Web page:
A boundary is something that indicates where your responsibility begins and where it ends. For instance, it is my responsibility to say no to something I don’t want to do but I’m not responsible for your feelings that arise as a result. ‘No’, is often one of the first words children learn as they begin to talk. It is a crucial stage to learn because if we can’t say no than our yes means nothing.
The mistake that some parents make is forcing their children to take responsibility for something that is not meant to be theirs. They never get to exercise their ability to say no. This is commonly seen in firstborn children who often hold more responsibility than they should, much more than their siblings, which is often to their own detriment. Now some responsibility like walking with their siblings on the way home from school is appropriate whereas children who cook for and clean after their younger siblings are being taught to be miniature adults which blurs the lines between what is their responsibility and what is their parents. Children who fail to learn the boundaries between what’s mine and what’s yours may develop co-dependency, which will impair their ability to cultivate healthy relationships.
The aim of instilling boundaries in our children is to facilitate a process of maturity and growth so they can make wise choices in their relationships. It helps them navigate the weird and wonderful dynamic of relationships by recognising that they cannot and should not control other people. Children who are developing strong boundaries refuse to try and fix other people and will not blame their emotional reactions on someone else’s behaviour. They will own their reactions and refuse to make other people responsible for what only they can control. A mature person who has gone through tragedy and trauma will in time say in their heart something like “The trauma wasn’t my fault, but healing is my responsibility”. They will own their journey of recovery and healing and will refuse to wait for someone else to rescue them from their own situation. Reaching out for support and encouragement is wise but waiting for someone to take over and fix everything is unrealistic.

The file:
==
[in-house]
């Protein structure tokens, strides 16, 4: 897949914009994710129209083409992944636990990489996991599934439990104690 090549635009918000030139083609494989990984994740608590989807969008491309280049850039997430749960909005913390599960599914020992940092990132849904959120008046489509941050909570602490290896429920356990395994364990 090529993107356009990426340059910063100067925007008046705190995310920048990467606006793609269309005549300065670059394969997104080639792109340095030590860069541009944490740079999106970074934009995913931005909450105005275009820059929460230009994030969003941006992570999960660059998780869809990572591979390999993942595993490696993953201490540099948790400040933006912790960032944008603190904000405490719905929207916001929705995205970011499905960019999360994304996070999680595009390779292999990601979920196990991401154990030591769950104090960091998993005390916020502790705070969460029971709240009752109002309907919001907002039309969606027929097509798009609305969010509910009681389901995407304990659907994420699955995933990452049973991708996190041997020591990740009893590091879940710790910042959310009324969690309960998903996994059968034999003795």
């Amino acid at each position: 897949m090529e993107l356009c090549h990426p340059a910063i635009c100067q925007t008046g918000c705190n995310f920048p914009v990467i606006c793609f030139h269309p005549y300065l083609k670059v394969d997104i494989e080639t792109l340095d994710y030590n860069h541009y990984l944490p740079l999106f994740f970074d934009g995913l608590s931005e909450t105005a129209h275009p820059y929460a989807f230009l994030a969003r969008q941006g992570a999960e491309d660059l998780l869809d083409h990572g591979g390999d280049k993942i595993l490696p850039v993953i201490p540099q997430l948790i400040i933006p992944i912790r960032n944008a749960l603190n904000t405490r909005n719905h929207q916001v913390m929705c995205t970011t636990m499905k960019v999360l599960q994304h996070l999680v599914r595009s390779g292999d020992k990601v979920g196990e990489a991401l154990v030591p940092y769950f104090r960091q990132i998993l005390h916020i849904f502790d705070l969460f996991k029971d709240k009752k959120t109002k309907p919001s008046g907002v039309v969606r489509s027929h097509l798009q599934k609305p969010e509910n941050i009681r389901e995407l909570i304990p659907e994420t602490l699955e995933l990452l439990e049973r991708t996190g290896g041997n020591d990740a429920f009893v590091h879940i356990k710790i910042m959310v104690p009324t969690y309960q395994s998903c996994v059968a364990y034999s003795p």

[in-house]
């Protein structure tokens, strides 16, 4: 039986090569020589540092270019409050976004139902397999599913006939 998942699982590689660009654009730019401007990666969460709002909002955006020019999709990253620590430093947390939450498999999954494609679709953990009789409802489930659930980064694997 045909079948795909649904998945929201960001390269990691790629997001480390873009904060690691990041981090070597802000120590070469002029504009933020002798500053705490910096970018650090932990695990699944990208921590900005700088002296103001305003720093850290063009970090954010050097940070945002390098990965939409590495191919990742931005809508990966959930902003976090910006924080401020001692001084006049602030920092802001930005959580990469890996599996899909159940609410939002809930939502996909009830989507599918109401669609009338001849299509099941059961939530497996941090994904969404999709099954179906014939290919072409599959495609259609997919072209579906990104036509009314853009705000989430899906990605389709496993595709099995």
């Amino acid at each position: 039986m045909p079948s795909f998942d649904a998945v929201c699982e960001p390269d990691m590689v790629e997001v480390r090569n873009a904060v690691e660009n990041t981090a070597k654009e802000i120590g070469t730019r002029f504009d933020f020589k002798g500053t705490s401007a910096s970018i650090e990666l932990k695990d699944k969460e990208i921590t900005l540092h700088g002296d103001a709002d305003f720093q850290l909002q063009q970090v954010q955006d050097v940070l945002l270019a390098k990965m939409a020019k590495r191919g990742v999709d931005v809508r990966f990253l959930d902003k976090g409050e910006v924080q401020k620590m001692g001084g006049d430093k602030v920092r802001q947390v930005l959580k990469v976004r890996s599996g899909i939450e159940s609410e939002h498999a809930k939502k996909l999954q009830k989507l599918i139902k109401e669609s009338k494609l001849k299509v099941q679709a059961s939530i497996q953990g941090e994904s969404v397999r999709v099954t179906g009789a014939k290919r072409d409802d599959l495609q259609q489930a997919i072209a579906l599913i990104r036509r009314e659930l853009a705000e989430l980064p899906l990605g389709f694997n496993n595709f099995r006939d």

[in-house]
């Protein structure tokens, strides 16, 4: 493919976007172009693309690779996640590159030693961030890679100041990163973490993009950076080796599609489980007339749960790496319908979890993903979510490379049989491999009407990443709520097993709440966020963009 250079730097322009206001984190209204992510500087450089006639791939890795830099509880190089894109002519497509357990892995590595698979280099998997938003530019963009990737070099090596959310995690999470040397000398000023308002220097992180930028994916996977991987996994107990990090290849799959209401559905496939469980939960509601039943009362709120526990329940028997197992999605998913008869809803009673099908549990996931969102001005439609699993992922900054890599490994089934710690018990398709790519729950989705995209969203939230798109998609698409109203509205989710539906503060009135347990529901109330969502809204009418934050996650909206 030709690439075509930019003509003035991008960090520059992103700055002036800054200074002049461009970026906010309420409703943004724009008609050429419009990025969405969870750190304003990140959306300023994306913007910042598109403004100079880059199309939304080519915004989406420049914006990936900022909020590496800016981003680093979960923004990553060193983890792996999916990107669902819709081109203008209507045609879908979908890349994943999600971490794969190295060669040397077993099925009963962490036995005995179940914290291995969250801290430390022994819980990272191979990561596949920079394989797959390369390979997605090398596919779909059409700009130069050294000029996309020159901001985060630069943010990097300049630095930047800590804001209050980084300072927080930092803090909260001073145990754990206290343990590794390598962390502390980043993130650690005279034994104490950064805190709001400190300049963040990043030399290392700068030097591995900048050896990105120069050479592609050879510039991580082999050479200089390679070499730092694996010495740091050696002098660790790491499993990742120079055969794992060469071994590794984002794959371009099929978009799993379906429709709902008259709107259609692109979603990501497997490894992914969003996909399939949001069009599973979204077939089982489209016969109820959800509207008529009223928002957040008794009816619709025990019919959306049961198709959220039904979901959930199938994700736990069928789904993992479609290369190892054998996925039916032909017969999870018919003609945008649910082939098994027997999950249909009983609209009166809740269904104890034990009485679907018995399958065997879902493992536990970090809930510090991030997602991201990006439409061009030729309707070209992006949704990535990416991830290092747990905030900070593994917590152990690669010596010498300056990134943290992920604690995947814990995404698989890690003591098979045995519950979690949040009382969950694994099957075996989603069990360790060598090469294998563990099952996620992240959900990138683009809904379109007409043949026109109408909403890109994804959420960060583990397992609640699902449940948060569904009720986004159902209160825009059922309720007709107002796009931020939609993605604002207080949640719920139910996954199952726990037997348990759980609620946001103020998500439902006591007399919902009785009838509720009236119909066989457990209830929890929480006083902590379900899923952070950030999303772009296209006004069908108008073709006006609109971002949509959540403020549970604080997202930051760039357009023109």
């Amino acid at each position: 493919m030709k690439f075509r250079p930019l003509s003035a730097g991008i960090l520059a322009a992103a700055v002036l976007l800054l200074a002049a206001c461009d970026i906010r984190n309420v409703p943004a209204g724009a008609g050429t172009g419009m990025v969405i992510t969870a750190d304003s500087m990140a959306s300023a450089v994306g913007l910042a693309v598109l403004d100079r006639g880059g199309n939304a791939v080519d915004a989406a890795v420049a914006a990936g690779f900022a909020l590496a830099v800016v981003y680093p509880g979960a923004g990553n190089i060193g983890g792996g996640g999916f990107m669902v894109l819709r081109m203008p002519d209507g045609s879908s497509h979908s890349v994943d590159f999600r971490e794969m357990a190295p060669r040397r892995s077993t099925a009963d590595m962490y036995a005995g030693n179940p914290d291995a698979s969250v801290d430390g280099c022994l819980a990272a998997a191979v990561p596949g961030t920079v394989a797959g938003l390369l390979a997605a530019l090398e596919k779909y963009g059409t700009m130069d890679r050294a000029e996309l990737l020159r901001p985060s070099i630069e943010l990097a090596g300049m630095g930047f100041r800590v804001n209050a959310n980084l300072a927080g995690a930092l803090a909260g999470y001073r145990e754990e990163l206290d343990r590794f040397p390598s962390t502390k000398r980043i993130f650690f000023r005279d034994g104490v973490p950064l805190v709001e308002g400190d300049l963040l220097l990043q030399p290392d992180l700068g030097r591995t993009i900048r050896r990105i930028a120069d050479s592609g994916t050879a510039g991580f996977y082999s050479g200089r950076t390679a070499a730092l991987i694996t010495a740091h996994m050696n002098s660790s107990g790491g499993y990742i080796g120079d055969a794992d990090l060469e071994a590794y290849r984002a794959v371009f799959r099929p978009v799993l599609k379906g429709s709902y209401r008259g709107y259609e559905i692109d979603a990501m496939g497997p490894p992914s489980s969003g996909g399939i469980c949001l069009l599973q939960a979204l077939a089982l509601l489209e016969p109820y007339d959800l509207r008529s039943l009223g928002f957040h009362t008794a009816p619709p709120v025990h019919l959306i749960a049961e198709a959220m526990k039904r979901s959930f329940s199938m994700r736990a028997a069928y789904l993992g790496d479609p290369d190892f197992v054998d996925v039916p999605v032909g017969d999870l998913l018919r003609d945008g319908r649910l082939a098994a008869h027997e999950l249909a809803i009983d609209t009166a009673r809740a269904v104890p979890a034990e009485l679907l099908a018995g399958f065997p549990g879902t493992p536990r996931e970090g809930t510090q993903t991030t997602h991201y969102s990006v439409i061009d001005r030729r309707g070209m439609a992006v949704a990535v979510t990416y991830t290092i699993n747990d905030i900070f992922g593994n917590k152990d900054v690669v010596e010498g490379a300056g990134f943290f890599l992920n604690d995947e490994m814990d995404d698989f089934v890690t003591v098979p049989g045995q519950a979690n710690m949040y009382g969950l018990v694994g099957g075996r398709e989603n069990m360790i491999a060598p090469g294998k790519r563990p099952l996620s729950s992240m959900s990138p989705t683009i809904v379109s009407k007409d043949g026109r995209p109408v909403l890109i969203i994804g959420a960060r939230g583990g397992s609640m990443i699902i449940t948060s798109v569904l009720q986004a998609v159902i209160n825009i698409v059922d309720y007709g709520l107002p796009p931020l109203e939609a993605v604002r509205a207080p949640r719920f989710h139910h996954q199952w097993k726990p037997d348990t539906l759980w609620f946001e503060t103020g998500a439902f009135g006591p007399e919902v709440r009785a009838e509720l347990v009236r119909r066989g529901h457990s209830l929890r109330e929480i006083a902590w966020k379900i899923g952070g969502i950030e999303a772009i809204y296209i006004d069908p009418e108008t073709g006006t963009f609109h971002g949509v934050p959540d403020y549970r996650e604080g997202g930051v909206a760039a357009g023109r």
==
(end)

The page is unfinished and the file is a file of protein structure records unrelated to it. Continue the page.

As we continue to offer our children an environment of safety and security, remember to support and encourage them to take responsibility for only what they can control and teaching them to resist pursuing that which is out of their control. Remember, taking responsibility for something outside of your control is irresponsible.
Anthony Ryan – School Counsellor
Cloud, H., & Townsend, J. (2004).Boundaries. Grand Rapids, Mich.: Zondervan.
Silk, D. (2015).Keep Your Love On. New York: Loving On Purpose.